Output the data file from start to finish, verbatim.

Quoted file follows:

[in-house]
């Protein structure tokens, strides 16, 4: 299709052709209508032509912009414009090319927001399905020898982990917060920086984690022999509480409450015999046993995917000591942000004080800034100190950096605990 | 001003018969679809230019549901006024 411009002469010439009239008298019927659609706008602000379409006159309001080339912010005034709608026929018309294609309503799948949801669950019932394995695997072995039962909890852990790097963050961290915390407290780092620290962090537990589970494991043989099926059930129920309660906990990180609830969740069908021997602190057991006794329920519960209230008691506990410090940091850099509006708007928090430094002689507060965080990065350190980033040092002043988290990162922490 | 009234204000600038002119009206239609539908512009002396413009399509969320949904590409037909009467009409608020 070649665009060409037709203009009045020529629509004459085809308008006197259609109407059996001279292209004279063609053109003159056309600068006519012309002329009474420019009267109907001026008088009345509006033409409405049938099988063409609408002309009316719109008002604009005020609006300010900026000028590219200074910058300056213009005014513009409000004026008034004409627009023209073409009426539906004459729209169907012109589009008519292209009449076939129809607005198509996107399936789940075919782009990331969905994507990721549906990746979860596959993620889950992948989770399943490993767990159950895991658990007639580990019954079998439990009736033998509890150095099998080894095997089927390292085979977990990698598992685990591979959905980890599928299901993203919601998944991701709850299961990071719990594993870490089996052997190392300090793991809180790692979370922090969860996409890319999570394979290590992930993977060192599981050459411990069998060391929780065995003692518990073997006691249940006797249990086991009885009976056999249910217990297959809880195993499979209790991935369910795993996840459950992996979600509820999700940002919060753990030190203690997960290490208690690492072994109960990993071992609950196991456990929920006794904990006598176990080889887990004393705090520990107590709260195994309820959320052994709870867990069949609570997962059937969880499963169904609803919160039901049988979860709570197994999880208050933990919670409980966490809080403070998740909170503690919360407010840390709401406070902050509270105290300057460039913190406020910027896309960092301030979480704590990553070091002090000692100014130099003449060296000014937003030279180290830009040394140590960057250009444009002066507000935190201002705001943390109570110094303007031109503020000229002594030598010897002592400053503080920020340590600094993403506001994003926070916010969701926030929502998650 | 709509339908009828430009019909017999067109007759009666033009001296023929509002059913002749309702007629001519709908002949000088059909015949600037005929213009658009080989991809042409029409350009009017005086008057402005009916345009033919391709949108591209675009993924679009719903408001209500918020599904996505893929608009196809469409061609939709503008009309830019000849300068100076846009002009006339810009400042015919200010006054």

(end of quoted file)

[in-house]
């Protein structure tokens, strides 16, 4: 299709052709209508032509912009414009090319927001399905020898982990917060920086984690022999509480409450015999046993995917000591942000004080800034100190950096605990 | 001003018969679809230019549901006024 411009002469010439009239008298019927659609706008602000379409006159309001080339912010005034709608026929018309294609309503799948949801669950019932394995695997072995039962909890852990790097963050961290915390407290780092620290962090537990589970494991043989099926059930129920309660906990990180609830969740069908021997602190057991006794329920519960209230008691506990410090940091850099509006708007928090430094002689507060965080990065350190980033040092002043988290990162922490 | 009234204000600038002119009206239609539908512009002396413009399509969320949904590409037909009467009409608020 070649665009060409037709203009009045020529629509004459085809308008006197259609109407059996001279292209004279063609053109003159056309600068006519012309002329009474420019009267109907001026008088009345509006033409409405049938099988063409609408002309009316719109008002604009005020609006300010900026000028590219200074910058300056213009005014513009409000004026008034004409627009023209073409009426539906004459729209169907012109589009008519292209009449076939129809607005198509996107399936789940075919782009990331969905994507990721549906990746979860596959993620889950992948989770399943490993767990159950895991658990007639580990019954079998439990009736033998509890150095099998080894095997089927390292085979977990990698598992685990591979959905980890599928299901993203919601998944991701709850299961990071719990594993870490089996052997190392300090793991809180790692979370922090969860996409890319999570394979290590992930993977060192599981050459411990069998060391929780065995003692518990073997006691249940006797249990086991009885009976056999249910217990297959809880195993499979209790991935369910795993996840459950992996979600509820999700940002919060753990030190203690997960290490208690690492072994109960990993071992609950196991456990929920006794904990006598176990080889887990004393705090520990107590709260195994309820959320052994709870867990069949609570997962059937969880499963169904609803919160039901049988979860709570197994999880208050933990919670409980966490809080403070998740909170503690919360407010840390709401406070902050509270105290300057460039913190406020910027896309960092301030979480704590990553070091002090000692100014130099003449060296000014937003030279180290830009040394140590960057250009444009002066507000935190201002705001943390109570110094303007031109503020000229002594030598010897002592400053503080920020340590600094993403506001994003926070916010969701926030929502998650 | 709509339908009828430009019909017999067109007759009666033009001296023929509002059913002749309702007629001519709908002949000088059909015949600037005929213009658009080989991809042409029409350009009017005086008057402005009916345009033919391709949108591209675009993924679009719903408001209500918020599904996505893929608009196809469409061609939709503008009309830019000849300068100076846009002009006339810009400042015919200010006054």